The menu is simple, logic and convenient. You can navigate it with 4 buttons; the menu button lets you get in or leave the menu. The up/down arrows will help you move along the menu and adjust parameters, with the select you can get into submenus, choose parameters and go back. The display shows only the current menu. Next to the parameter's name you can see its numerical value.
Choosing a signal source
You can choose a signal source with the computer button (VGA-in) or by switching between Video 1 (S-Video or component) and Video 2 (composite) with the video button. You can select the source when starting up the projector, as well as select the automated search of active sources.
The projector determines a TV signal format itself, but you can disable this option and choose NTSC, PAL or SECAM yourselves.
By turning the external focus rim you can adjust focus, and with the lens ring you can zoom in or out.
The projector can be considered to be middle-focus, that is why it should be placed in front of the audience, between the people or right after them. At the aspect ratio of 4:3 the lower image edge is lifted by 12% relative to the prjector's axis, i.e. if the the image is 305 cm high it's lifted up by 37 cm.
Here are the options influencing the projection:
You can also choose a projection type (front / rear / ceiling). Also it's possible to adjust phase, positions and frequencies for the RGB singal, or let the system do it by pressing the auto image button. Freeze and Zoom commands will be available if you respectively reprogram the effect button on the RC.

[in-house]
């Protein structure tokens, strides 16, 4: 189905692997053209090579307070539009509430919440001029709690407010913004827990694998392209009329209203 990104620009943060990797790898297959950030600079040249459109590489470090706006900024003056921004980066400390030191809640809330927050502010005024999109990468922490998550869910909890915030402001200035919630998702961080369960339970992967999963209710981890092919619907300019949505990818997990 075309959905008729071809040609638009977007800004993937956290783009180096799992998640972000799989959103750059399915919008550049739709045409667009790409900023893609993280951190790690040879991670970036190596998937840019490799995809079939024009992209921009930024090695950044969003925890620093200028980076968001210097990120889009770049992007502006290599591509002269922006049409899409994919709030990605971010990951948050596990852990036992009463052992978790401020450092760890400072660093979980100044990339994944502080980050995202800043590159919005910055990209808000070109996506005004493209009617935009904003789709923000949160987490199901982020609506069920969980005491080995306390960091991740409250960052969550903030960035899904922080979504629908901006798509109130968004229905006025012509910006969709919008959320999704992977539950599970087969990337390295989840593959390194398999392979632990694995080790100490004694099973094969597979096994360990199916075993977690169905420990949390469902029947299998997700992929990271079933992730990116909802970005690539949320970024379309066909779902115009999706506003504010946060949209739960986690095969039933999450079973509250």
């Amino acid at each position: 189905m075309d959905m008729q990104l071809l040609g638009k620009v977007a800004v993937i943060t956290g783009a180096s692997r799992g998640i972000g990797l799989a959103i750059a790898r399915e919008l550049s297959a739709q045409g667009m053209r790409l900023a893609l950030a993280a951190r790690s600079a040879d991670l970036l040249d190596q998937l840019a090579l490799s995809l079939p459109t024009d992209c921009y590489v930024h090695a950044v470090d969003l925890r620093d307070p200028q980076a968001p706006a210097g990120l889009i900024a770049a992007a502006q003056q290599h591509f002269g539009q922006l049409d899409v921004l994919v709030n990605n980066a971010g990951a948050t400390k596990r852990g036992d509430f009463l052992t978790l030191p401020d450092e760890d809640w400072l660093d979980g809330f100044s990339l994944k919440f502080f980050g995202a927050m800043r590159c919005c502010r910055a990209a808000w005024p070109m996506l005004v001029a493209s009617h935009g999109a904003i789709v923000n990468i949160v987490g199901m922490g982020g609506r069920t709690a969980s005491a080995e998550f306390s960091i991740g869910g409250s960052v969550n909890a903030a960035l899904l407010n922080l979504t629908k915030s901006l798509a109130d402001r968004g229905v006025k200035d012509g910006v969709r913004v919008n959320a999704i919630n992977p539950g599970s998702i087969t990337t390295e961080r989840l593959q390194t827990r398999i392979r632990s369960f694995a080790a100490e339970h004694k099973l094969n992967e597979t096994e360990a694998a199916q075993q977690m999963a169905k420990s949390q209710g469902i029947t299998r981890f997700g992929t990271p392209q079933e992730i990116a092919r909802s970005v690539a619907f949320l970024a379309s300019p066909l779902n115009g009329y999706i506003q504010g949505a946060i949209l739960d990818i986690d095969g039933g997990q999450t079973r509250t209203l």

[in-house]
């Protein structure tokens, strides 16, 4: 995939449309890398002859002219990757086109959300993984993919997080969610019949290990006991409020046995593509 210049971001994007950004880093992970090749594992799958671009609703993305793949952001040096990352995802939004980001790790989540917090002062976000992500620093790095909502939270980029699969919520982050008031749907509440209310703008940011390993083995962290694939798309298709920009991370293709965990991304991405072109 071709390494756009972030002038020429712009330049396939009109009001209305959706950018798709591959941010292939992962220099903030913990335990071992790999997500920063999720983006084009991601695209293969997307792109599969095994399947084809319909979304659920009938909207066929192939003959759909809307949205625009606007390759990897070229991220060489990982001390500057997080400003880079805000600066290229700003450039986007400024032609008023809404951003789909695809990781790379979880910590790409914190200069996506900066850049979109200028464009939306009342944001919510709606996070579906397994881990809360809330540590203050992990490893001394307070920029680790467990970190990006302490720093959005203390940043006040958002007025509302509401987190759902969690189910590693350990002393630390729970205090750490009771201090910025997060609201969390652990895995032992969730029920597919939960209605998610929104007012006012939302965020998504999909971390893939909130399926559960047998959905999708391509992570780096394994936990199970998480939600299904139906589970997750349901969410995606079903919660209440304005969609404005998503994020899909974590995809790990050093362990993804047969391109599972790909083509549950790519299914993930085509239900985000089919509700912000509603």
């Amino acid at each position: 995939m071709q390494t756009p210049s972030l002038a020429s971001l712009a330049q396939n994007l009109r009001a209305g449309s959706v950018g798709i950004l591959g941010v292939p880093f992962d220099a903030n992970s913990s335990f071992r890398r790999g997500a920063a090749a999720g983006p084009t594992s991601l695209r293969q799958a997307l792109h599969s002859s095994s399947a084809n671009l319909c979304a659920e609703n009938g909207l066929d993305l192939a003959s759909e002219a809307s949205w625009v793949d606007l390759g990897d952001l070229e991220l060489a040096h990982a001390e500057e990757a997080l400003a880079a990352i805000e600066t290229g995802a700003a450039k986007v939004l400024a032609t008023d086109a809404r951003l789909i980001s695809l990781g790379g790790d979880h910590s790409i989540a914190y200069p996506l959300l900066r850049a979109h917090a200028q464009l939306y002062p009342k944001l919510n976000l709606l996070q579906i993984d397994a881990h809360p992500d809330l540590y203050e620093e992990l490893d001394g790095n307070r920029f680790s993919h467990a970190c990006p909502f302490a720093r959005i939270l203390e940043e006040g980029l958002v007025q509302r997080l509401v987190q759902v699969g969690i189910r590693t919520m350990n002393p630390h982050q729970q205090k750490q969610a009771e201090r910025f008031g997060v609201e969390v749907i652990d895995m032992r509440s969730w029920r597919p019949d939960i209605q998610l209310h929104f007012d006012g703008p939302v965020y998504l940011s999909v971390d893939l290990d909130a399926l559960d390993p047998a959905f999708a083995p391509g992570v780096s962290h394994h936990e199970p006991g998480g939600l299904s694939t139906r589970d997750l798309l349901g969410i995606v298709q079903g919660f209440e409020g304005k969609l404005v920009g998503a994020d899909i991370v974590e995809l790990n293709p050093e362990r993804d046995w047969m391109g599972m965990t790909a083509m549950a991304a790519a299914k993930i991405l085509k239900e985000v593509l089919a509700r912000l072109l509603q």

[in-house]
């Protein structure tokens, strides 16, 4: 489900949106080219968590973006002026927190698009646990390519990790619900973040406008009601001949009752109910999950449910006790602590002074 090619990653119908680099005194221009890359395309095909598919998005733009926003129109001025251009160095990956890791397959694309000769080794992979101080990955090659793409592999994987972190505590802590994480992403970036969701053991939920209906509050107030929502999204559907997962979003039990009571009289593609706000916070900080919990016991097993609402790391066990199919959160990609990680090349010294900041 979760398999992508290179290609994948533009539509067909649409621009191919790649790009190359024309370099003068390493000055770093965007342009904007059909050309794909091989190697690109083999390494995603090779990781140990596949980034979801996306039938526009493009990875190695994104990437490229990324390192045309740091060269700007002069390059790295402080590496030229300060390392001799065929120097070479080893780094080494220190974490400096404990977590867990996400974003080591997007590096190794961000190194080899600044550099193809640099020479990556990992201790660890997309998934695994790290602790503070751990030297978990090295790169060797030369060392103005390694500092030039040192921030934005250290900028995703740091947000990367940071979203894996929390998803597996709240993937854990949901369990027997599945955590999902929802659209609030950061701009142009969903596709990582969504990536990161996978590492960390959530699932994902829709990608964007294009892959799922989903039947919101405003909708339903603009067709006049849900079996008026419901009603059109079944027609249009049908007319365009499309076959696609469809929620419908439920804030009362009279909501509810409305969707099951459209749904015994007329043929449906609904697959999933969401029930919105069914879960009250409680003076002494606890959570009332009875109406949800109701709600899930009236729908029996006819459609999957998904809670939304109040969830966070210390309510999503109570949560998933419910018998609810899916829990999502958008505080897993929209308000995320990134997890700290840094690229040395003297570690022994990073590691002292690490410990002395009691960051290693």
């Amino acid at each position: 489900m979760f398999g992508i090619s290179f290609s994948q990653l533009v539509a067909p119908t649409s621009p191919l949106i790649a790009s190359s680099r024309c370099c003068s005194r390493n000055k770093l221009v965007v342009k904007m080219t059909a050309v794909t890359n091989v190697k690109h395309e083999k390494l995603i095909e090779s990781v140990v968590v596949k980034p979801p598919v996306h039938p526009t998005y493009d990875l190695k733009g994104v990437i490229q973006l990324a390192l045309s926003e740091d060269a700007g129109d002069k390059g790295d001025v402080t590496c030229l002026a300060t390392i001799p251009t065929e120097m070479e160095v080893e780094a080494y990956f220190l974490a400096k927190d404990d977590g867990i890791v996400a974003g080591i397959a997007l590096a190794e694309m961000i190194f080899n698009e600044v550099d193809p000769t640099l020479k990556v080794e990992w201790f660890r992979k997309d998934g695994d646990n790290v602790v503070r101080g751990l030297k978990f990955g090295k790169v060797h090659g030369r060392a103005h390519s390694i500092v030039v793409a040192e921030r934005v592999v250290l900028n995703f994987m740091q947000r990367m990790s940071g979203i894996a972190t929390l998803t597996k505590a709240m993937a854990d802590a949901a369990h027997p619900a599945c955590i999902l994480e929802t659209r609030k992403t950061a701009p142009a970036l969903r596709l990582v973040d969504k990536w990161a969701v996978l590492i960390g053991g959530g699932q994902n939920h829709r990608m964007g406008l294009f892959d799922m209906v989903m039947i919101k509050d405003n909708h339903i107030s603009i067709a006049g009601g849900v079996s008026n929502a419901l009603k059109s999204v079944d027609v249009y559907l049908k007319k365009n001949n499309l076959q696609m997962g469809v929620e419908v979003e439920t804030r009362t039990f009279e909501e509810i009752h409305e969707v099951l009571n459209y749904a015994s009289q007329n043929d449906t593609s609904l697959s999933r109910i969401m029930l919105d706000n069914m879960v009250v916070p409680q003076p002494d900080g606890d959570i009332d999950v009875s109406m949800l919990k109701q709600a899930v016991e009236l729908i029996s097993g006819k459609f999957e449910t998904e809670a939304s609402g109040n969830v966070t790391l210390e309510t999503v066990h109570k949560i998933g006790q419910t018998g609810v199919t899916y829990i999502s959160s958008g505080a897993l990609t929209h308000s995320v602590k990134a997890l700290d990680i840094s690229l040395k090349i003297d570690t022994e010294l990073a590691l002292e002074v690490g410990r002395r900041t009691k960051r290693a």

The menu has such options as contrast, brightness, saturation, hue (the latter is supported only for NTSC, red-green color balance), sharpness, color temperature (three values) and multiplication for red, blue and green colors. You can save all settings in three preinstalled profiles (Presentation, Film and Video) and three user profiles (User 1-3), and then switch between them from the menu or with the presets button on the projector.
The PC with the Windows 98/ME/2000/XP installed detects the projector connected via USB as a HID compatible device (mouse). You can move the mouse pointer and press its buttons with the joystick and the buttons respectively. The joystick can move the pointer at least at two speeds depending on pressure. A little of practice, and you will be able to make the pointer obey.
In the System menu you can forbid message displaying, enable the NND mode so that the computer connected to the projector via USB never gets into the sleep mode (probably, messages from the mouse or keyboard are emulated), choose what the projector shuold do if there is no signal: go into the powor saving mode (the projector will switch off the lamp in 20 minutes and turn off power in 10 min) or make the screen black (in 5 ... 30 min). The Startup Logo parameter determines whether a logo or a blank screen is shown at the start-up and when a signal is lacking. The color of the blank signal can be specified in the Blank Screen submenu (black, white or blue); you can check it with the button blank on the RC. There is also Factory Reset item to bring all settings to their default values.
Brightness characteristics measurement